OR NOT. Instead of going straight back to the oasis with hot water and Indonesian MTV, I decide to get my rental fees keep exploring. There's gotta be a beach that's not blocked out by any resort where locals hang, let's turn this corner and see what I end up with. And I end up with this.
I see an middle-aged man sunbathing, and a group of white people looking up at their friend on a parachute, and a few roosters. I'll take it - kick my sandals off, take a walk along the waves hitting the black sand under the blazing sun. Much like in Hawaii, the rain doesn't last long and the sky keeps switching its color between blue and grey. It has been surprisingly chilly occasionally but at this moment, I'm getting baked. Soon there is no one in sight - can't remember the last time I got to be completely alone in an open space, which I cannot have enough of. I have known that I have the loner tendencies. I enjoy the silent solitude, the reason I prefer traveling alone. Balinese folks think doing things by yourself is weird or eccentric. They think I'm crazy that I take my bike to wander around the island all by myself ¯\_(ツ)_/¯ If I didn't have the language barrier it might have been harder to find the alone time, just out of their sweet hospitality.
Then I hear engines roar behind; looks to be 6 or 7 local teens staring at my sepeda motor. Then one of them finds me - everytime I am spotted by locals the questions are the same; where you're from/where you're going. I tell him I'm from Sukawati lol which sounds less touristy than Chandidasa or so I thought, and that I'm going to LEAVE. He goes "there's a beautiful white sand beach, 5 minutes from here - you should go." Sure - I know you want me out of YOUR beach ;) Totes okay. Lemme be on the move. Then he goes, with underlying hostility and menace,
"It's gonna cost you 100k."
Ah, THAT'S what you want. Okay then, I'll just head back. "To Sukawati?" Yes, an hour and half away. "Are you sure?" Yes, I'm pretty tired sitting on your beautiful black sand beach. It's time for mandi (shower) "Okay, well, let us escort you" which he does not say, but he and his gang ride along my ass till the main road, out of "their" territory. I must say, that was the least intimidating extortion I've ever seen, or the most hostile tour guide. I had a dude that would not let me leave before I pay 100k for a ray-ban knock off at Sukawati market (which a convenience store one block down sells for 25k) while two other squeezing in their products like mardi gras beads and model trains, but this was just weird.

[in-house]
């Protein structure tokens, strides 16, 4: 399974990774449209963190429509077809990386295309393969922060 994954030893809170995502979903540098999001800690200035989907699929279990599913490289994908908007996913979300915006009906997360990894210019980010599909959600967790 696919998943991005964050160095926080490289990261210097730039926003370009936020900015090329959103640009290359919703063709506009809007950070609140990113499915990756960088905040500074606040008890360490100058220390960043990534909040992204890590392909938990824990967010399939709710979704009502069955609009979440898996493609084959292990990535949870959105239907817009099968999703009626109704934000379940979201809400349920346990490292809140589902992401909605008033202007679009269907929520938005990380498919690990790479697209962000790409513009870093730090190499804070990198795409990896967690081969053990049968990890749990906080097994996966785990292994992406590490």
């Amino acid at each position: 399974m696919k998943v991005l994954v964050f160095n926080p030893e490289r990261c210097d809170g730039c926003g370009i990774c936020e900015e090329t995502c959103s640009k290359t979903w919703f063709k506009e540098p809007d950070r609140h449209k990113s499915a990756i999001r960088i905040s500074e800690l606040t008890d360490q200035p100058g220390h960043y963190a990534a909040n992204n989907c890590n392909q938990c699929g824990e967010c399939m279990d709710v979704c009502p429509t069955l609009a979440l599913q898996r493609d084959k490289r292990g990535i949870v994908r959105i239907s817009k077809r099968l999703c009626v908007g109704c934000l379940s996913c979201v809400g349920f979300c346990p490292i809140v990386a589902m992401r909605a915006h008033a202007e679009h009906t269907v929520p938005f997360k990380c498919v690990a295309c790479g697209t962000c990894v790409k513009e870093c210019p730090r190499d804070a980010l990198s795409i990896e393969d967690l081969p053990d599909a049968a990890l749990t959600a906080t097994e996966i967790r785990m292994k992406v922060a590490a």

Well, I also know that on the other side of mountains is another beach called Amed, where a lot of snorkelers and scuba divers have moved from Candidasa after the development in the nearby area destroyed coral reefs there; a tragedy which seems to happen almost everywhere there are corals. The bali that Maria remembers from 1987 is no more; the back road that used to host magnificent views of nothing but rice patties are now featuring villas and yoga retreat centres, or the construction sites for either. As much as I love Sukawati, the air quality has not been the best due to all the exhaust gas and people burning shit on the roadside (what they're burning I don't wanna know) but largely from construction dust. But I digress. Only an hour away, let's just stretch and see what I see.
The bottom line; the beach turns out to be another tourist haven but along the way I see some of the most gorgeous landscape of this trip. Much like the Golden Circle drive in Iceland, the best part I failed to capture with my iPhone 7+ ¯\_(ツ)_/¯ but the majority of my 2-hour ride (there and back) was mostly on single-lane roads among the hillside villages surrounded by woods, rice parties and streams, running away from the massive cloud swiftly spreading its fingers over the mointains. I really was running away from the cloud because under it I was freezing my fingers with no gloves or jacket. Didn't check the altitude but my fingertips were getting numb. When do I ever over-prepare myself? Why does the weather always betray me? Who woulda thought you'd be longing for leather jacket in Bali? Well at least I'll have my hot shower when I get back to the luxurious bungalow.
I dropped my clothes to jump into shower - the water never got hotter than semi-lukewarm.
Soundchaser/two-time Independent Music Awards finalist. Currently travelblogging at #beatvagabond and working on new material.